2 Guys, 1 Trout

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Photo by Louis Cahill

Photo by Louis Cahill

By Louis Cahill

I always enjoy fly-fishing more when it’s a team sport.

I think that’s why I enjoy saltwater fly fishing so much. The interaction between guide and angler creates something special. A shared accomplishment and a shared reward. Not unlike some of my best days of trout fishing, when a buddy and I might have figured out a tough fish and worked together to catch him.

When fishing small water, it’s customary for me and my friends to take turns fishing. It’s more effective than having a foot race to the honey hole and a lot more fun. Some days it’s more about the conversation than the fish, and thats fine. Fishing is almost like therapy and fishing friends are often therapist or priests hearing confession.

Some days, and for some fish, it’s about combining your wits to out fox an educated fish. Those are the fish I enjoy the most, whether the rod is in my hands or my buddy’s. I think it ties into the reason I enjoy fishing in the first place. The connection it gives me to my human nature. Practicing the skills that put food on the table for millennia and made our species what it is. I firmly believe that team work is chief among those skills.

Justin and I did this not too long ago.

I was the one taking up position in the bushes where I could spy on our target, a big educated brown in shallow water. Justin would have to make a long, pin-point cast upstream to avoid spooking the fish. The fish was shifting position constantly and from his position Justin couldn’t see him. It was up to me to guide his cast.

It was a tough setup. Even putting the fly near the fish without landing it in a tree was a challenge. Several times I had Justin drop his fly behind him when the fish moved suddenly. It was a tense and exciting fifteen minutes. From my vantage point I could see how the fish reacted to the fly and call for a change or different presentation.

This approach has worked for me many times. I won’t lie to you, it didn’t work on this fish, but that’s what keeps it fun. It did get me thinking though about how much I enjoy collaborating with fellow anglers rather than competing with them. When you find yourself in a similar situation, try the 2 guys, 1 trout approach. See if it works for you.

Louis Cahill
Gink & Gasoline
www.ginkandgasoline.com
hookups@ginkandgasoline.com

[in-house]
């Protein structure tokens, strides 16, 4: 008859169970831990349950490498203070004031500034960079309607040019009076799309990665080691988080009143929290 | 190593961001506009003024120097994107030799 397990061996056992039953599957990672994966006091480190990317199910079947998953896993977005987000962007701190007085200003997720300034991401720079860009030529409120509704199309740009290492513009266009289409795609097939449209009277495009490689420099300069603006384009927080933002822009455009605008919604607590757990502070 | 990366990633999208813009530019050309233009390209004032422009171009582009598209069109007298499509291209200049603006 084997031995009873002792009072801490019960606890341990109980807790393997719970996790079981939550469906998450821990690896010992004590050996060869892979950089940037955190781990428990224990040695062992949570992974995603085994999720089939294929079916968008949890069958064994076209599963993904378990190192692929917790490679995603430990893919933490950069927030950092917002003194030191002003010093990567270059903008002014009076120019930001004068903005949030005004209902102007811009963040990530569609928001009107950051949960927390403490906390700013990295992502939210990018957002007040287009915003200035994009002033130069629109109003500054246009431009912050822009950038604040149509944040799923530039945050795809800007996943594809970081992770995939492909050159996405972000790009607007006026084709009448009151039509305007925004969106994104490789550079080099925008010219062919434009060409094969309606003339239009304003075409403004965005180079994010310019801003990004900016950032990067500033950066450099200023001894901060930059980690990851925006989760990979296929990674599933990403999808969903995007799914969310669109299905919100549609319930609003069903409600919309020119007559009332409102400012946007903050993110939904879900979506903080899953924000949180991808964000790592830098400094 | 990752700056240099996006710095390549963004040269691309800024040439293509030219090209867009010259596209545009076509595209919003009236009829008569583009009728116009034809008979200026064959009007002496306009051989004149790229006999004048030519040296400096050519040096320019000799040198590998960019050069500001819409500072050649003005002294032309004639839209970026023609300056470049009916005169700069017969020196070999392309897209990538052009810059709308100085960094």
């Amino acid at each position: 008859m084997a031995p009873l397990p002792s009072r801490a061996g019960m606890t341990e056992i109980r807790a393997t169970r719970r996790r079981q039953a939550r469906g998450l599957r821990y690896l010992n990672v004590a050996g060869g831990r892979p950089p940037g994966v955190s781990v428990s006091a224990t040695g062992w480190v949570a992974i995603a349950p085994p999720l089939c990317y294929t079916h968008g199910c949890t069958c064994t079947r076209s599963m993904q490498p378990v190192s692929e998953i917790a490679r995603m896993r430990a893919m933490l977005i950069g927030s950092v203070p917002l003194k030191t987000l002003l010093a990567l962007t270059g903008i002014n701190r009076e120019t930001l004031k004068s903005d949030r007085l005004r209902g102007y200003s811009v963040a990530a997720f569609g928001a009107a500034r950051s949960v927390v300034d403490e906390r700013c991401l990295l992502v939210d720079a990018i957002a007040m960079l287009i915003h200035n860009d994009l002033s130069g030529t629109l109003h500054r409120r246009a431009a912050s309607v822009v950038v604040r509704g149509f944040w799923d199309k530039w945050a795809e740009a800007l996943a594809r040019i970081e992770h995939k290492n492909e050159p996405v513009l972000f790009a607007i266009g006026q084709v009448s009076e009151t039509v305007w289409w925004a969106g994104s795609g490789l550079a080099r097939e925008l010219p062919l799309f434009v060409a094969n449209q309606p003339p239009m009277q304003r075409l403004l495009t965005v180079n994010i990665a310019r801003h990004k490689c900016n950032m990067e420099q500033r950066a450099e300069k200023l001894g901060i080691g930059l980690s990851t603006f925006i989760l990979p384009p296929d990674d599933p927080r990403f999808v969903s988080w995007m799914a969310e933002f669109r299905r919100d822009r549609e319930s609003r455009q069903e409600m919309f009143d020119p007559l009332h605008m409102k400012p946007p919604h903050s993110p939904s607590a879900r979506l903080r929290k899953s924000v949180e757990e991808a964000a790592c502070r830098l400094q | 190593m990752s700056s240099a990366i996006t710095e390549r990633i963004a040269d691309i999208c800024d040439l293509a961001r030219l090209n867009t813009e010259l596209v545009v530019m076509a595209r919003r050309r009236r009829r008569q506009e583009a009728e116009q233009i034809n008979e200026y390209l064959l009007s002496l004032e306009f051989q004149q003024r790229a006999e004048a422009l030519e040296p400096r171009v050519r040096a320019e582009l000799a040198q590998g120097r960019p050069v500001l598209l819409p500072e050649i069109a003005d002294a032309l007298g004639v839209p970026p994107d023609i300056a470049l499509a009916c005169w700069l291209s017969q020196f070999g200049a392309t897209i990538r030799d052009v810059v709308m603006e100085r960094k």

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9 thoughts on “2 Guys, 1 Trout

  1. Done this before. Fun for both. Liken it to guiding in New Zealand. The observer also learns a lot about trout behavior by seeing things you can’t see from a lower angle.

  2. Have done this on tailwaters with very hatch specific fish and multiple bugs on the water. A buddy and I will take turns watching a steady riser react to the offerings and tying on different patterns and swapping rods while we take turns with different presentations. It speeds up the process of finding what the fish are dialed into, especially when their taking flies smaller than size 20.

  3. I’ve been fly fishing since I was in 6th grade and one of the best days I ever had fishing was with two friends who took me out a couple years ago and taught me to tight line nymph. We took just one rod between the three of us and took turns pointing out the hot spots, casting and pulling multiple fish out of each hole, netting each other’s fish, and all the time razzing each other about the size of each other’s fish or how long it was taking them to bring the fish in, etc. Very social, and very, very, fun. Of course netting close to 100 trout between us that day helped too!

  4. Sounds like cheating to me. TWO adult humans trying to outwit one 16+ inch fish with the brain the size of a pea. Not a fair fight any way you parse it.

    • Hey, don’t rub it in how lucky these guys got.

      Salmo Trutta: Just an opposable thumb away from ruling the world.

  5. The thing I like best about this post is the fact that working as a team is very rewarding and enjoyable. I love that in this scenario, you have to slow down and think about every step of the process to achieve success. Catching one or two fish like this during the day can be much more memorable than catching twenty+ covering lots of water.

    You learn so much about the current conditions and fish behavior when you have two sets of eyes and target a tough trout. I miss days like this. Thanks for sharing.

    Kent Klewein

    • I agree with Kent. I have a fishing buddy that I have spent 26 years fishing with, and there are numerous times when we have tagged up to catch a tough fish. We stalked a fish on a well known brown trout creek, spent 15 minutes getting into position, first cast, nailed him, and it turned out to be. 5” Brooke!! Man, we laughed hard. That’s the memories I will never forget. At the end of our fishing careers, that what we will have left.

  6. Hmmm. Unlike golf or bass boat fishers, fly fishing for me is an individual, quiet sport, where time alone is valued. It seems you always have to compromise something (time you leave for the stream, time to return, which area to fish, “who’s up”, etc.) when you fish with others. Most of the time, fishing by yourself, is what fly fishing is about.

  7. Norman I think your comment says more about you than about fly fishing. I am gregarious by nature and much prefer to fish with someone and enjoy it together.

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